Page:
An invitation to North American Birkebeiner skiers to come down south for the Merino Muster X-Country Ski Race.
Saturday, September 3, 2016
Saturday, September 2, 2017
Race Entries at www.merinomuster.com
Many N. Americans have New Zealand on their bucket list for all sorts of reasons. Some had relatives stationed here during the 2nd World War, others are fascinated by our Maori culture with its ancient connections to the Hawaian islands and others mystified by the fact we have a Worldloppet ski race when they thought we were all about grass skirts and ladies swinging their pois in the sunshine. A small number of you even know we play rugby and have a haka for almost any occasion that we feel warrants it.
We speak a unique brand of English with smatterings of Maori, play rugby as though our national reputation was threatened with extinction and many of our children insist on going to school barefoot even when their parents send them off wearing perfectly good footwear.
Working bees are how we operate much of our community activity but finish them early so we can socialise and have fun. We are sports mad whether it be rugby in all its forms, sailing, rowing, kayaking, skiing, skating or darts and pool at the pub.
We are very easy to talk to and if you meet us out on the ski field or in the street failing to say gooday to you is not how we roll. There are not huge numbers of us so saying gooday to someone is seen as a treat although not recommended if you are out on the town late at night in Auckland our largest city.
Our food, coffee, beer and wine are all excellent quality and our farm animals are all outside and willing to pose for photos. They may even delay traffic on the roads if they are being moved to new pastures. Just wave when they stare in your car windows.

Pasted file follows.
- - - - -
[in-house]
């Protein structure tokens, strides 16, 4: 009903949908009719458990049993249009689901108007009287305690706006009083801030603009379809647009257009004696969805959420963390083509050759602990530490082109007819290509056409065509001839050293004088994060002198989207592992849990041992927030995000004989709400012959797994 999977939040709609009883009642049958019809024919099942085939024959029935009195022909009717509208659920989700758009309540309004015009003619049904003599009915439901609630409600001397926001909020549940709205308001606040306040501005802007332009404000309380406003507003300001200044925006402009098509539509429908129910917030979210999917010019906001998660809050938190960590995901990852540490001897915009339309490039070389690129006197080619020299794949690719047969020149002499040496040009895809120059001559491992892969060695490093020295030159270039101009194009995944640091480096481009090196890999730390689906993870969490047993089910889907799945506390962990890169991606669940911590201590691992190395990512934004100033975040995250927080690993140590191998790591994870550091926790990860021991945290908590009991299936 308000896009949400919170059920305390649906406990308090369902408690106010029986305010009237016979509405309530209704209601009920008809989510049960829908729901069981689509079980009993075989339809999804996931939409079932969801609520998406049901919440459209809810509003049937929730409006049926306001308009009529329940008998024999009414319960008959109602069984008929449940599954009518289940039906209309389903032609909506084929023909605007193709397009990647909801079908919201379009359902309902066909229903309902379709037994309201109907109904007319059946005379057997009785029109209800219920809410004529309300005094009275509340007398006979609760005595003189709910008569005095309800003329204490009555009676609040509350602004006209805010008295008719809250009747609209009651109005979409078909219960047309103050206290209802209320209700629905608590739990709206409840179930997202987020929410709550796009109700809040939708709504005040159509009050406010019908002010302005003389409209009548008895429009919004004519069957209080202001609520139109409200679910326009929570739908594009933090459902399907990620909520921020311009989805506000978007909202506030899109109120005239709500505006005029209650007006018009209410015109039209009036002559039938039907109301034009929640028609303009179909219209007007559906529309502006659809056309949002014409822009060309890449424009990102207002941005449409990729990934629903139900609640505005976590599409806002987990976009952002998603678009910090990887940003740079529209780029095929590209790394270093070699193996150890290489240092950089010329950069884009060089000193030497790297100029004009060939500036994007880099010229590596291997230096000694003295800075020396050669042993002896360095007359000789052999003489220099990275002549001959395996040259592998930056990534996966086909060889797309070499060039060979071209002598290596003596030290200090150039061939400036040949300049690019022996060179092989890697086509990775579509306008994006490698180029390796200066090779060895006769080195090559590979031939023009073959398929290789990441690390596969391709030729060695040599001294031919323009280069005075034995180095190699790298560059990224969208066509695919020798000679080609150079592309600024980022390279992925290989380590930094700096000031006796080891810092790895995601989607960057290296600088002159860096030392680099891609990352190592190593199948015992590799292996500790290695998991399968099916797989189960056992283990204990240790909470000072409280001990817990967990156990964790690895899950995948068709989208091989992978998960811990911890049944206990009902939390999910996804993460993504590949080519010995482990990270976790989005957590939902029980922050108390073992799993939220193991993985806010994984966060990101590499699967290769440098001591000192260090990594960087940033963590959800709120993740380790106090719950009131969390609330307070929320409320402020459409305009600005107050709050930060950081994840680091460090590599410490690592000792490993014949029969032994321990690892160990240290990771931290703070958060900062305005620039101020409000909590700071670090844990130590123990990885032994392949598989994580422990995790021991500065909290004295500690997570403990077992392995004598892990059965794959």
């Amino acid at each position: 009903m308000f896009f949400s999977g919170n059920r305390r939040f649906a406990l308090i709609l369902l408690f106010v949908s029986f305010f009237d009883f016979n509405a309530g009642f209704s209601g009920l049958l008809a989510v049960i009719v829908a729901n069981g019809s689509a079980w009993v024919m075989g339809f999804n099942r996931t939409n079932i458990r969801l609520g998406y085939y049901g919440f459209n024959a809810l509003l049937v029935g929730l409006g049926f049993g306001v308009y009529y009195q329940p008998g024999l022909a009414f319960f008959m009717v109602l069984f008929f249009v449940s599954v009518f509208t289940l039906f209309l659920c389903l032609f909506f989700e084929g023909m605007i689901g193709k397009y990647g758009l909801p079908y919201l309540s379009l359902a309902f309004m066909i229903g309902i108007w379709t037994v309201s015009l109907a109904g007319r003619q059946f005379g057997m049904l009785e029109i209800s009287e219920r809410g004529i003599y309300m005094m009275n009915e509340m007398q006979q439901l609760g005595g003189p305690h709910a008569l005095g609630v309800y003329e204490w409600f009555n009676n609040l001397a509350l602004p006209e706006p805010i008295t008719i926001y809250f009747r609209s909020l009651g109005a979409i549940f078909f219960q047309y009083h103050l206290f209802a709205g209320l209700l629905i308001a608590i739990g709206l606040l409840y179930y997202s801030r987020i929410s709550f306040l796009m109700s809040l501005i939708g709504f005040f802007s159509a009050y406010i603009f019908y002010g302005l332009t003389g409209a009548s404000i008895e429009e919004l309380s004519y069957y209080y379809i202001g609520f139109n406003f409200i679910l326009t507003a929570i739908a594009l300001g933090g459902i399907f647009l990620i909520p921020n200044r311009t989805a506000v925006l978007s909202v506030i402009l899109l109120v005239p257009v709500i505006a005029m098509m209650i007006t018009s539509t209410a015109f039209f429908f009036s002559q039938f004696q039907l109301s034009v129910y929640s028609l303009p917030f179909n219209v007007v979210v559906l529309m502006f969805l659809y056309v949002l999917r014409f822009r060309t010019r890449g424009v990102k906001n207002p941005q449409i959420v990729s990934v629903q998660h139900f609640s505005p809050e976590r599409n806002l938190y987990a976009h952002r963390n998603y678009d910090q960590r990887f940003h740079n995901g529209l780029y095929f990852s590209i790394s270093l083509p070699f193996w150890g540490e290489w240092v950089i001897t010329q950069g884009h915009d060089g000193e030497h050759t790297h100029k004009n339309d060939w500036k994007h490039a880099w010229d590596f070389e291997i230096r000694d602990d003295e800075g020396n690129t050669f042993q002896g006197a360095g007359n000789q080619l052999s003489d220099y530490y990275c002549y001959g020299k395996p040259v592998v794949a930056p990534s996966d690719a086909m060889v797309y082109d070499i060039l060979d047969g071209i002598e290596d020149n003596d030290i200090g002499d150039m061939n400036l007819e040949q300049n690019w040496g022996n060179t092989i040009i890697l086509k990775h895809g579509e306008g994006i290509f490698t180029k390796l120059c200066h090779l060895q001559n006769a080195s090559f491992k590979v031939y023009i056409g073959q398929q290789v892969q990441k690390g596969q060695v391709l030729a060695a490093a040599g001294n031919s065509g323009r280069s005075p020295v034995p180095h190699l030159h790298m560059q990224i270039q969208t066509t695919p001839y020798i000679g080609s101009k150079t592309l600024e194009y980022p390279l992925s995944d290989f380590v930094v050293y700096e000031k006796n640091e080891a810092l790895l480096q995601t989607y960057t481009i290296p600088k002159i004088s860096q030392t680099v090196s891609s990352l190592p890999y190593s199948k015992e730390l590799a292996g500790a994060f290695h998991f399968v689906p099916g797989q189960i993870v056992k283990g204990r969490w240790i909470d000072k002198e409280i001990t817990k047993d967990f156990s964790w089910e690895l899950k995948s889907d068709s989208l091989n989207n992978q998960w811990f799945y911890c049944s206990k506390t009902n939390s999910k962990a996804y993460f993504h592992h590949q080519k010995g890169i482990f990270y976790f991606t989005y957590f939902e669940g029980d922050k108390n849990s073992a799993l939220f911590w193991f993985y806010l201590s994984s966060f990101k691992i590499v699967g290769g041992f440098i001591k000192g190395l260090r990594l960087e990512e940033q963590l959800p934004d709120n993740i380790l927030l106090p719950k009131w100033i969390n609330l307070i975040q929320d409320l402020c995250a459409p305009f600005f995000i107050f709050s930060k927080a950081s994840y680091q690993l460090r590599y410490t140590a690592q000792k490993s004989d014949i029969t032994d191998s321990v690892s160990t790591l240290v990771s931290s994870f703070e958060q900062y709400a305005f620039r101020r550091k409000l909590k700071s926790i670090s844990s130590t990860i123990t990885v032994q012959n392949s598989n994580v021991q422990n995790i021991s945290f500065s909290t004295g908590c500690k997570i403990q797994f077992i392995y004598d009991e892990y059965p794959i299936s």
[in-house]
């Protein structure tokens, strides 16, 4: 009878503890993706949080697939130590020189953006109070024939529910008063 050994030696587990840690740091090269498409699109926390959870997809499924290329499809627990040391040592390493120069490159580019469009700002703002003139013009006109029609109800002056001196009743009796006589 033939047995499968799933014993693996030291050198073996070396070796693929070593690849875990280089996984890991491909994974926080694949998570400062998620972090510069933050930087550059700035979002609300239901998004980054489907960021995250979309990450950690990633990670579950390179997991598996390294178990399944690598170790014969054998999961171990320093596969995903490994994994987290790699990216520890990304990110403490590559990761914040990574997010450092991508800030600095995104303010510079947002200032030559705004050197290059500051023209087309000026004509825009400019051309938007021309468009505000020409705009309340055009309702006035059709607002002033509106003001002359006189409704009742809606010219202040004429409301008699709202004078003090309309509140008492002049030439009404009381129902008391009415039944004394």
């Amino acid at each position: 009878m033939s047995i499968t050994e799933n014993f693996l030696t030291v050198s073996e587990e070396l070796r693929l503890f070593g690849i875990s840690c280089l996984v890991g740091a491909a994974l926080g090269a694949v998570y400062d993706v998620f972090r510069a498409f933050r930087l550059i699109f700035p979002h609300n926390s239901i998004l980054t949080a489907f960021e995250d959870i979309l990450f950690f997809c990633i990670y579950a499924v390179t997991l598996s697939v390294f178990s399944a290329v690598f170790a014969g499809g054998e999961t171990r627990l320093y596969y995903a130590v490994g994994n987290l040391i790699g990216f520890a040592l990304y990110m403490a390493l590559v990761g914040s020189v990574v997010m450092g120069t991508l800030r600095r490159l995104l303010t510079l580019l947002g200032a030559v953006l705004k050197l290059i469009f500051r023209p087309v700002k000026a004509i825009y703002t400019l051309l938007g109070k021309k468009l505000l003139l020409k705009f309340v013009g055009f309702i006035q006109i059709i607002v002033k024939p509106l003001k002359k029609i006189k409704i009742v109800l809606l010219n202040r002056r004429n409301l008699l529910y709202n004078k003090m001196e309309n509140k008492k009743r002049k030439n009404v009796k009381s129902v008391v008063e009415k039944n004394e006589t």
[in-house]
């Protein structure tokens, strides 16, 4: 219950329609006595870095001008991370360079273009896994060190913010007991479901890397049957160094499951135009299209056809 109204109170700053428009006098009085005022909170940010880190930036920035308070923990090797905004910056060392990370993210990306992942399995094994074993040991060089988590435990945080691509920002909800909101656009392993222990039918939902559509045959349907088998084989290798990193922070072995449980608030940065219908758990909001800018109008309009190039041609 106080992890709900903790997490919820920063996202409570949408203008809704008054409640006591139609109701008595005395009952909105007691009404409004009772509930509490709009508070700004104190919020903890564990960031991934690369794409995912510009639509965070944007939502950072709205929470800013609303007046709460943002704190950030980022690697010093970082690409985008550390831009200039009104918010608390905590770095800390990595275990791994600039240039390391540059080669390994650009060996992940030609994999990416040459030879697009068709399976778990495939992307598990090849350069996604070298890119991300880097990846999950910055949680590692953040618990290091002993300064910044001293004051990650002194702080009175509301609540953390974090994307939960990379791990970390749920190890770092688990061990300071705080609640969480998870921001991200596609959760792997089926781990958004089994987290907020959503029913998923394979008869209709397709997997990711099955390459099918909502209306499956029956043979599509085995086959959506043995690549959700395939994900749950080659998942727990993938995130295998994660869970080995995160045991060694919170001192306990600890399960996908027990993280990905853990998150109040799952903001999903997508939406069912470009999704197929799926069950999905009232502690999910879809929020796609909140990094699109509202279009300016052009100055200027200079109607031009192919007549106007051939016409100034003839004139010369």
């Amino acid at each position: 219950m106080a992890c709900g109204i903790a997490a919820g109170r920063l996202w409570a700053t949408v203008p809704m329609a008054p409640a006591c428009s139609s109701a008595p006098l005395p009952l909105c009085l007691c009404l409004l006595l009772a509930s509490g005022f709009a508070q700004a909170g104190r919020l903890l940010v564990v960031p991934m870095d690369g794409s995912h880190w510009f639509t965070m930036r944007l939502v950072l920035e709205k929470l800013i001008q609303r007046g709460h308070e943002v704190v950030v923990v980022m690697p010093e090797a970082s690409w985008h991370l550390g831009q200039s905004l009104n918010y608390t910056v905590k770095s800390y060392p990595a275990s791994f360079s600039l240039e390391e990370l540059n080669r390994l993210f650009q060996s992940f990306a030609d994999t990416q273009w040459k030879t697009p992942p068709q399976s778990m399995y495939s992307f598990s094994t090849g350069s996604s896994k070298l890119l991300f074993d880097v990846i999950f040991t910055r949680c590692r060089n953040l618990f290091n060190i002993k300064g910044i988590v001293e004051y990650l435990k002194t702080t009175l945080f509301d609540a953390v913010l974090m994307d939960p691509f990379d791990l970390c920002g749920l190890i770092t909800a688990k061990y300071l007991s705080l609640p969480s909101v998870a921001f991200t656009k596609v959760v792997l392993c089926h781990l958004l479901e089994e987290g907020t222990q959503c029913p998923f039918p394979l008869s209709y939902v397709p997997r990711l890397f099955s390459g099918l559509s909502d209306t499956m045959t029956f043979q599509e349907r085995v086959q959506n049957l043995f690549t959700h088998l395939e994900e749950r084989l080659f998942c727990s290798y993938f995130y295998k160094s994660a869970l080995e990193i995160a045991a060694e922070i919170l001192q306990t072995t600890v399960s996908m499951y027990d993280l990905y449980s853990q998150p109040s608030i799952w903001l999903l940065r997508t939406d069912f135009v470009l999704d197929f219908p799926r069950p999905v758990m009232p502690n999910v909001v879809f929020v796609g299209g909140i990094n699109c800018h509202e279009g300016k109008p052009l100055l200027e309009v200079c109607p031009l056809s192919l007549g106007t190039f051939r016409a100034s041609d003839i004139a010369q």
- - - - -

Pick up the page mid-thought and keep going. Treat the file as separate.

In the area around the Snow Farm, (home of our ski race) you are going to see the sheep that make the wool for some of the best Italian suits and Icebreaker cold weather clothing. The merinos are the sheep that honour our ski race race with their name and once spent their summers chewing on our race course.
Last year the USA and Canada were the largest contingent of overseas skiers at the race. They only just beat the Australians our near neighbours (near is a 3.5 hour flight away across the Tasman sea).
Getting down to us has recently became easier as there are American, Hawaian, United, Air New Zealand and Quantas connecting us non-stop to LA, San Francisco, Honolulu, Houston and Vancouver. There is even a direct flight to Buenos Aires should you want to come the long way round and do the Argentinian Worldloppet race on the way. The American west coast flights take about 12 hours but the new Boeing 787’s make that more bearable.
Most flights come into Auckland which is one and three quarter hours from Queenstown. The local airport for the Snow Farm. Queenstown also has direct flights to Sydney and Melbourne in Australia if you are arriving from the Kangaroo Hoppet, the Australian race that has been part of Worldloppet for many years.